By Clare Jim
HONG KONG (Reuters) - Chinese developer Fantasia Holdings Group has launched a vacation rental business similar to Airbnb Inc and HomeAway Inc to utilize the scores of homes left unsold as a property boom faded.
Fantasia's Home ENE online platform, launched last month, will rival Tujia, the Chinese home rental firm that this week raised $300 million from investors including Singapore-based developer CapitaLand Ltd and Hong-Kong's All-Stars Investment Ltd to expand at home and abroad.
"There are more than 50 million vacant units in urban China, which have become a major source of properties for vacation use," Fantasia chairman and CEO Pan Jun said in a statement on Wednesday.
He cited research by Chinese Internet consultants iResearch which showed the short-term lease market is set to grow more than double to 10.5 billion yuan ($1.69 billion) in 2015 from 4 billion yuan in 2014.
Unsold apartments are a hallmark of many provincial Chinese cities, as local governments used land sales and property development to generate growth.
This inventory, however, has weighed on China's flagging real estate market, which the government is trying to revive in a bid to stem a slowdown in the economy which looks set to post its softest growth this year in a quarter of a century.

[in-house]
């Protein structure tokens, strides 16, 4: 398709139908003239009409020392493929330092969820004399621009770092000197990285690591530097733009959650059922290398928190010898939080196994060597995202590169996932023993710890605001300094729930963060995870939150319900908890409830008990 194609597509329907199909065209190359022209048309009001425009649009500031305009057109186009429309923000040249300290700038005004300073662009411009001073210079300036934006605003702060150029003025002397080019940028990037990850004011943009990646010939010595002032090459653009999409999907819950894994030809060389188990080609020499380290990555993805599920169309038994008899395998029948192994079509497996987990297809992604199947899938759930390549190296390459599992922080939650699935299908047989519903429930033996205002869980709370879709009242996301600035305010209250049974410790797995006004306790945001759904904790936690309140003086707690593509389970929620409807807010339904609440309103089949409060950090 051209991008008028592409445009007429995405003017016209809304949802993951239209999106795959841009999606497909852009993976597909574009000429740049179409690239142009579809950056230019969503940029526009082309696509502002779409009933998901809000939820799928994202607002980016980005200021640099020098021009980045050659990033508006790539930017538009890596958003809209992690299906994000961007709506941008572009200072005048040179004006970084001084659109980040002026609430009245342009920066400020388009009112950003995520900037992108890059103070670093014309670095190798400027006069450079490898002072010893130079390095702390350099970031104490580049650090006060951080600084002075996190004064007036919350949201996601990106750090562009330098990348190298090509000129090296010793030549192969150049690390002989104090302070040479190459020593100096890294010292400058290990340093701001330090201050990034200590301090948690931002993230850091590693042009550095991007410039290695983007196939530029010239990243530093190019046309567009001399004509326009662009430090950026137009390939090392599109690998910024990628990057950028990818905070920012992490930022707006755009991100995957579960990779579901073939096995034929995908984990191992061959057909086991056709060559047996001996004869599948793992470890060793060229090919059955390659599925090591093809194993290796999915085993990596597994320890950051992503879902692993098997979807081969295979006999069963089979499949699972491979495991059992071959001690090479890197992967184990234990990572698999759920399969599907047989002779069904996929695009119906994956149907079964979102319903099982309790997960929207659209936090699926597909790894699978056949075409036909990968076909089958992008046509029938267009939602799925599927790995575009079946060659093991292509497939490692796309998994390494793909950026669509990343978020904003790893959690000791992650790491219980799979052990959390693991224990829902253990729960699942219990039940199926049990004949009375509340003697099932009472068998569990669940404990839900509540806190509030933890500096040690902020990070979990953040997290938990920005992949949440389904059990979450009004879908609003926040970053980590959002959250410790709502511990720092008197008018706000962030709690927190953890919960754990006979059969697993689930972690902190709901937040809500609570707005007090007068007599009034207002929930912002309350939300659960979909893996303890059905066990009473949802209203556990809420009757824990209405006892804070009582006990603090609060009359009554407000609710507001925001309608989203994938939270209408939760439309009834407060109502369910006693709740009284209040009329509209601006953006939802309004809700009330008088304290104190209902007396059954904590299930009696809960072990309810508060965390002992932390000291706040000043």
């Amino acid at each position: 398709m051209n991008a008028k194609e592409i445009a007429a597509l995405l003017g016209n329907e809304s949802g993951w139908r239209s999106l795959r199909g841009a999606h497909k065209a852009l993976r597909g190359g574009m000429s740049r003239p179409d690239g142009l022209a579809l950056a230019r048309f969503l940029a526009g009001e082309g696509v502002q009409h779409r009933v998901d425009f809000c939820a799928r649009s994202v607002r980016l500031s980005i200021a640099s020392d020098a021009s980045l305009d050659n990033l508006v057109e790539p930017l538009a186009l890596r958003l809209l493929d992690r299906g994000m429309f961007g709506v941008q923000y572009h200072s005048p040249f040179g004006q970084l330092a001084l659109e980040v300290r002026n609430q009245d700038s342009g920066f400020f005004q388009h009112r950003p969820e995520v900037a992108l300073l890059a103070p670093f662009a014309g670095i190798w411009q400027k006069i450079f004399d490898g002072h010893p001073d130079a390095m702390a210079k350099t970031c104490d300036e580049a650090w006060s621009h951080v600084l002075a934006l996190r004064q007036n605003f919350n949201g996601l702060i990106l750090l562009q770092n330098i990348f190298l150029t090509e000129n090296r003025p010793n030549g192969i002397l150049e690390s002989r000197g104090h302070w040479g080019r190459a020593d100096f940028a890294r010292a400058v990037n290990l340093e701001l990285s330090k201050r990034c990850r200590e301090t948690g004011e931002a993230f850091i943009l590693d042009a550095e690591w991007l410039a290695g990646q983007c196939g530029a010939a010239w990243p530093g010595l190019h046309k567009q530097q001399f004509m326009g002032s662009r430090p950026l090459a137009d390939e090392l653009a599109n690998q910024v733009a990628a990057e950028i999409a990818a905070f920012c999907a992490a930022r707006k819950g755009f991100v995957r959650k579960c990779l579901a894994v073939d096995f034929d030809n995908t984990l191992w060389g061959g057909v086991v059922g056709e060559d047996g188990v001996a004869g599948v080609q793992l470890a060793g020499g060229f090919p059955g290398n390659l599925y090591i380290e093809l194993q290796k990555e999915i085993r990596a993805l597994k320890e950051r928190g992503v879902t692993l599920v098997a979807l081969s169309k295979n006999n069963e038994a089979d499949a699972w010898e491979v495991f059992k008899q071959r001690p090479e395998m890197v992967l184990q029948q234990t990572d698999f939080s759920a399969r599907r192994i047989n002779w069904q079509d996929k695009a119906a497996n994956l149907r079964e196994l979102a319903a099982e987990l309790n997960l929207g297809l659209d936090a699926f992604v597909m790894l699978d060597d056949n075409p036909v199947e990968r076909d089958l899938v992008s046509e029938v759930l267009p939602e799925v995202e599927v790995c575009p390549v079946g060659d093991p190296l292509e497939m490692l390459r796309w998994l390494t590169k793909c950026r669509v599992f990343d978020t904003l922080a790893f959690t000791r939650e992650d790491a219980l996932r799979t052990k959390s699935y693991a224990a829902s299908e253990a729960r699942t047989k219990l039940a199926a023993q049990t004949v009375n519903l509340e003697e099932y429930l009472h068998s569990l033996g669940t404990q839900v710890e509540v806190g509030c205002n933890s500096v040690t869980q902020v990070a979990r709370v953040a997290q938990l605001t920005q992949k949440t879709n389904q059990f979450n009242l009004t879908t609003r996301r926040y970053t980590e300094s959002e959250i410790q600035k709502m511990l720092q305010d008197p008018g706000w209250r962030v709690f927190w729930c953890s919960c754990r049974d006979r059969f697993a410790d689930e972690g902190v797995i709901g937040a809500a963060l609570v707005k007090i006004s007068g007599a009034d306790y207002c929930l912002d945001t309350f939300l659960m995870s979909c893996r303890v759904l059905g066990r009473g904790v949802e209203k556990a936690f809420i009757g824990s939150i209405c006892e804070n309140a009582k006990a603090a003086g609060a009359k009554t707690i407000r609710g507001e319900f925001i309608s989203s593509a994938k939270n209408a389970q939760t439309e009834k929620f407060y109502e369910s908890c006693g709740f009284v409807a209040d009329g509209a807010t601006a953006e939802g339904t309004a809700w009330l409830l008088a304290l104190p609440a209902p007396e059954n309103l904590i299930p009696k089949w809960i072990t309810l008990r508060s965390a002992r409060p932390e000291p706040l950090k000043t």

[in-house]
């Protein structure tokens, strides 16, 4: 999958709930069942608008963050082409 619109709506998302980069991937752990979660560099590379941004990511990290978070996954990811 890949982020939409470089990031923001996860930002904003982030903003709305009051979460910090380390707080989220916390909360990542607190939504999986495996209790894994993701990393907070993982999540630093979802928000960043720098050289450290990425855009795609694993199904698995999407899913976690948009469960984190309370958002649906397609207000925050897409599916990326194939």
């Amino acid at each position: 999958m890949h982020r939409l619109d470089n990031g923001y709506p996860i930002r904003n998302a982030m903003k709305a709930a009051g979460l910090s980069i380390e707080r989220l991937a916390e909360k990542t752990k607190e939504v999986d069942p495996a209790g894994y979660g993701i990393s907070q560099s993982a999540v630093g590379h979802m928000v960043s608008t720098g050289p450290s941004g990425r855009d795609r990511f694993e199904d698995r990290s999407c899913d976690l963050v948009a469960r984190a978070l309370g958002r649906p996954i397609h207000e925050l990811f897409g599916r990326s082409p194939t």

David Ji, the head of China investment at real estate firm Knight Frank, said these unsold properties could provide ideal accommodation for domestic tourists.
"In the future the tourist destinations won't be just Beijing and Shanghai, there will be new ones emerging in second and third-tier cities, where hospitality facilities are now inadequate," he said.
Richard Ji, founding partner at All-Stars Investment which invests in Tujia, also said the company was interested in using unsold apartments.
"China has the world's largest tourist population...and the largest number of vacant houses in its domestic market, which form a fertile ground for the house sharing market," he told Reuters.
Tujia, which launched in late 2011 and has more than 310,000 properties listed, said on Monday it was now worth $1 billion.
(Editing by Miral Fahmy)